Senate passes DHS bug bounty bill


The Department of Homeland Security is one step closer to launching a bug bounty pilot.

The Senate passed legislation April 17 that compels DHS to establish a bug bounty program.  Sponsored by Sens. Maggie Hassan (D-N.H.), Rob Portman (R-Ohio), Claire McCaskill (D-Mo.) and Kamala Harris (D-Calif.), the bill was introduced last year and authorizes $250,000 for DHS to contract with an outside organization to run the program, which would pay security researchers for finding undiscovered flaws and vulnerabilities in DHS systems and software.

The bill gives the DHS CIO six months to establish a bounty program for the agency's internet-facing IT, which includes computers, software and any equipment or interconnected system or subsystem used by the executive agency. It would not include any equipment acquired by a contractor incidental to a federal contract.

Lawmakers want the agency to model its pilot after the Department of Defense's "Hack the Pentagon" bounty program and consult with DOD about how best to structure its own bounties.

"Bug bounty programs are important cybersecurity tools in the private sector and have shown promising results when used by the government," Portman said in a statement following the bill's passage. "This legislation ensures DHS will execute such a program and reap the cost-effective benefits to the security of their networks and systems."

Under the bill, DHS would report to Congress on participation, payments and any zero-day vulnerabilities discovered by white-hat hackers as well as on plans to remediate flaws discovered under the program.

The $250,000 funding authorized by the measure covers both the contract to run the pilot program and compensation to security researchers, according to a Hassan staffer. The department does not need Congressional authorization to implement a bug bounty program, and the staffer said the bill is designed to put pressure on the agency to act.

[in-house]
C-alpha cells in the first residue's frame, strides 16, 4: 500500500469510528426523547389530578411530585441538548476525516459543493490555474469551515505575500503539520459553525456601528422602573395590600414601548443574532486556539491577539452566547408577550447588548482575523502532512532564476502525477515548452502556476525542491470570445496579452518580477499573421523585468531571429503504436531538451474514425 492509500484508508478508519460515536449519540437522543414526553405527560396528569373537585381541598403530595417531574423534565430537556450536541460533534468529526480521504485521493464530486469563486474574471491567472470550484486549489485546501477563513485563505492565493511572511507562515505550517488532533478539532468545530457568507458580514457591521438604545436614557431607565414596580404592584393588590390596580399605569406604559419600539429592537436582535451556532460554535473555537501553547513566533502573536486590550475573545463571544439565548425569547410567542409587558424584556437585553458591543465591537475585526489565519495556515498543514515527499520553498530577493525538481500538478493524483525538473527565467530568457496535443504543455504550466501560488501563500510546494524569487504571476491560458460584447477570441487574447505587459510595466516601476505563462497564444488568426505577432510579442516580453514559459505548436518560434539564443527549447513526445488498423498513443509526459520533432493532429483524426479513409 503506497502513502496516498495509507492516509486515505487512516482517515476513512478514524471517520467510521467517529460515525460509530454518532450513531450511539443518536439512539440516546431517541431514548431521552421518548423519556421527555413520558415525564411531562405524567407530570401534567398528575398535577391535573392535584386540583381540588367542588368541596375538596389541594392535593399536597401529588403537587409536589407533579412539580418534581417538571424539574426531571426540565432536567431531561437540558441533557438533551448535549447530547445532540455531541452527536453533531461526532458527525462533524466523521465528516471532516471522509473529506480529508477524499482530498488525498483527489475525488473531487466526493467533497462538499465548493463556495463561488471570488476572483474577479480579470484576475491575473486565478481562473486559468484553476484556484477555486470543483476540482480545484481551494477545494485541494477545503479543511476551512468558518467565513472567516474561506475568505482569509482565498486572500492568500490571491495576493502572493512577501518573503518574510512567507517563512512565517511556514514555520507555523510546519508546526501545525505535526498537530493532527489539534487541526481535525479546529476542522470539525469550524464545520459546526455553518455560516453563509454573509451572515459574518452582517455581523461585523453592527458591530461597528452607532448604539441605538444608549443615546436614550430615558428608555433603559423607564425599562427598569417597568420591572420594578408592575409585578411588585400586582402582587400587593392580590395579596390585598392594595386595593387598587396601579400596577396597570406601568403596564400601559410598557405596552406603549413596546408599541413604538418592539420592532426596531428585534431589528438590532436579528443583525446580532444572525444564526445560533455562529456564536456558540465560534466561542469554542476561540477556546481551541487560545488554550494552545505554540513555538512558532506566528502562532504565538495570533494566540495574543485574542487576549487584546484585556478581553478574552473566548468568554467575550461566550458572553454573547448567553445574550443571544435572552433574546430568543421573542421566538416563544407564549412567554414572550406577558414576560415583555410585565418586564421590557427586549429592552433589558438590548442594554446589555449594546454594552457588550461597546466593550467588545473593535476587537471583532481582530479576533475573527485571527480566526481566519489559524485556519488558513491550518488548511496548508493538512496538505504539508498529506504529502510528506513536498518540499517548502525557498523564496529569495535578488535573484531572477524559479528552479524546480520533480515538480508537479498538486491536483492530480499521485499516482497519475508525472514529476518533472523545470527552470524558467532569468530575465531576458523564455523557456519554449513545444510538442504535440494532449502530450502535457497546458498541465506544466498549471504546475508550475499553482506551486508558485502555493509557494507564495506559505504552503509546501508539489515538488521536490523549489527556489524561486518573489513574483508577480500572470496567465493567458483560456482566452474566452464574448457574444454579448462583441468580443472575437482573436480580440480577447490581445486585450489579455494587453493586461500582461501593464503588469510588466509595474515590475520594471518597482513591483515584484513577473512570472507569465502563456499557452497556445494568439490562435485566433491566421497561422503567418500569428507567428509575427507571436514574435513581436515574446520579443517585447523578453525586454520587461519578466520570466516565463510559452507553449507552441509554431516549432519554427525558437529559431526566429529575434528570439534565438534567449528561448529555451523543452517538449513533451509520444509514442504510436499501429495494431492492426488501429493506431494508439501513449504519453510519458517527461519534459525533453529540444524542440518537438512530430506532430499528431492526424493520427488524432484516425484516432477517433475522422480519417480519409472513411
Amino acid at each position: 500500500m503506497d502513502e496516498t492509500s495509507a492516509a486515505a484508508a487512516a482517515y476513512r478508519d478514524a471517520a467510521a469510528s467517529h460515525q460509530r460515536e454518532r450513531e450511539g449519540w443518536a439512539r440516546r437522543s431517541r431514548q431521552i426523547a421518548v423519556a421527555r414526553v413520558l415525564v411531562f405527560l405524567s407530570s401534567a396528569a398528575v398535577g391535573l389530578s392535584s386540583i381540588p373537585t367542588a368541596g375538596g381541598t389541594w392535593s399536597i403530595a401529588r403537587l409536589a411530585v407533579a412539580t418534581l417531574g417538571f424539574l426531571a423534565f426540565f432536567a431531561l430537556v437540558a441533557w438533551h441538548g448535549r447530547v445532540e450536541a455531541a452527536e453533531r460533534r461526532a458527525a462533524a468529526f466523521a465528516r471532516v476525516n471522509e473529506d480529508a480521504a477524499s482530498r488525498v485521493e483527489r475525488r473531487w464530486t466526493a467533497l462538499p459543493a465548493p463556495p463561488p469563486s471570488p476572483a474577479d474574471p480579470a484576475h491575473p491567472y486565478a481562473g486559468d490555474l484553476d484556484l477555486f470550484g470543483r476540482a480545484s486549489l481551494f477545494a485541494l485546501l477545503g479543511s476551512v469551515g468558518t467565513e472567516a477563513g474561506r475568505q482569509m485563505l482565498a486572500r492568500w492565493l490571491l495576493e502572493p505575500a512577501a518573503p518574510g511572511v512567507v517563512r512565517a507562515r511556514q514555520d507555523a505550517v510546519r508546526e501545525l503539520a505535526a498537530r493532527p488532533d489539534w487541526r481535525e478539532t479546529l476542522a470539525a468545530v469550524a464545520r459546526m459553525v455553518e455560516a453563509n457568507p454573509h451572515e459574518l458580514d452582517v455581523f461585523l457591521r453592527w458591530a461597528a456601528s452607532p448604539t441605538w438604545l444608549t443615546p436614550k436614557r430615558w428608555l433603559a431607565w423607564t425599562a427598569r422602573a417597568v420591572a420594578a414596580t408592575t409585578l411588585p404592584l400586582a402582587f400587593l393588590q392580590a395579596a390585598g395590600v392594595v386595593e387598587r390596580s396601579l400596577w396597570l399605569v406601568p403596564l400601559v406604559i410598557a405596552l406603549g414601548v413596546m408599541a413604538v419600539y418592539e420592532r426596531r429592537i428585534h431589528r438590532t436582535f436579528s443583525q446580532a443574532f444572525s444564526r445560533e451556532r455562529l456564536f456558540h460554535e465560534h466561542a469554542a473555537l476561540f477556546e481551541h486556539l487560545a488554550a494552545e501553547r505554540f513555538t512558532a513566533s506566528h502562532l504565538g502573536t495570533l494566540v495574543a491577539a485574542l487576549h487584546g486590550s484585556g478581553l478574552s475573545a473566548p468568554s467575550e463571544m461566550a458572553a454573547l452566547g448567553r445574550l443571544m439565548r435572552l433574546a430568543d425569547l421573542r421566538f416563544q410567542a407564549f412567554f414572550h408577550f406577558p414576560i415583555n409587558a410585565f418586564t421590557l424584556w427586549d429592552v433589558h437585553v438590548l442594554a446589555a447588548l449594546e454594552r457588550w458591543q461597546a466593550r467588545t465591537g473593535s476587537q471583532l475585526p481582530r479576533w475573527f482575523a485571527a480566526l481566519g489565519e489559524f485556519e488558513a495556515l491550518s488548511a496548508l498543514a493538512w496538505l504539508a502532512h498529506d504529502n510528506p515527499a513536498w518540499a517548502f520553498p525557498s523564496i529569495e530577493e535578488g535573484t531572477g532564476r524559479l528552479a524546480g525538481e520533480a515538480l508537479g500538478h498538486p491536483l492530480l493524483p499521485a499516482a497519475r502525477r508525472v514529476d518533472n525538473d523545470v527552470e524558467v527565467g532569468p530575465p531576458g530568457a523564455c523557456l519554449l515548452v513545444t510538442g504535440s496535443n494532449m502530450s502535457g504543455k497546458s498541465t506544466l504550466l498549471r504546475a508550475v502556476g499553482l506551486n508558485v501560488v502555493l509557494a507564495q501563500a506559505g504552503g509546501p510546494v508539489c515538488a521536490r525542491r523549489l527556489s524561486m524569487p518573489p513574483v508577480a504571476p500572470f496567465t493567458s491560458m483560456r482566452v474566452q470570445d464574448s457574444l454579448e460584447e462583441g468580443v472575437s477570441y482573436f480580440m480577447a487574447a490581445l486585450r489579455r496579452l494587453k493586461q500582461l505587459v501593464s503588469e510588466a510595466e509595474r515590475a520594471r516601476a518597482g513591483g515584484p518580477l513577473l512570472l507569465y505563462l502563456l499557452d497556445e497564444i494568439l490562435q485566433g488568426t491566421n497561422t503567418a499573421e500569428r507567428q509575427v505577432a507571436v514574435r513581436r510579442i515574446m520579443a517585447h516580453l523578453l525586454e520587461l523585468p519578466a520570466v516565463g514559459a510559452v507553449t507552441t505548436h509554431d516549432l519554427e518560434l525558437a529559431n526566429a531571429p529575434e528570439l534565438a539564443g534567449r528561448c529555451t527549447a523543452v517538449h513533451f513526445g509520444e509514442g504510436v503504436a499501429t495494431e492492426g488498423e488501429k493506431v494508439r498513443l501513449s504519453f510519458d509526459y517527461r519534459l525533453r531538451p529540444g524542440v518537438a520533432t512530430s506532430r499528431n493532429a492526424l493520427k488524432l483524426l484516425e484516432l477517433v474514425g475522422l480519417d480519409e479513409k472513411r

"While DHS leadership has expressed enthusiasm for the concept, the department has not yet acted to implement a bug bounty program, and this legislation will ensure that a pilot program is actually established," said the staffer. "Additionally, by authorizing new funding, this bill will help give DHS the capacity to implement this program."

If the bill passes, DHS will join DOD and the General Services Administration as agencies that have implemented bug bounty programs in the last few years. The Trump administration's IT modernization plan encourages federal agencies to make such programs a regular feature of their IT security testing. In March 2018 GSA, in coordination with DHS, was required to identify other agencies that could take advantage of bug bounty programs.

About the Author

Derek B. Johnson is a senior staff writer at FCW, covering governmentwide IT policy, cybersecurity and a range of other federal technology issues.

Prior to joining FCW, Johnson was a freelance technology journalist. His work has appeared in The Washington Post, GoodCall News, Foreign Policy Journal, Washington Technology, Elevation DC, Connection Newspapers and The Maryland Gazette.

Johnson has a Bachelor's degree in journalism from Hofstra University and a Master's degree in public policy from George Mason University. He can be contacted at [email protected], or follow him on Twitter @derekdoestech.

Click here for previous articles by Johnson.


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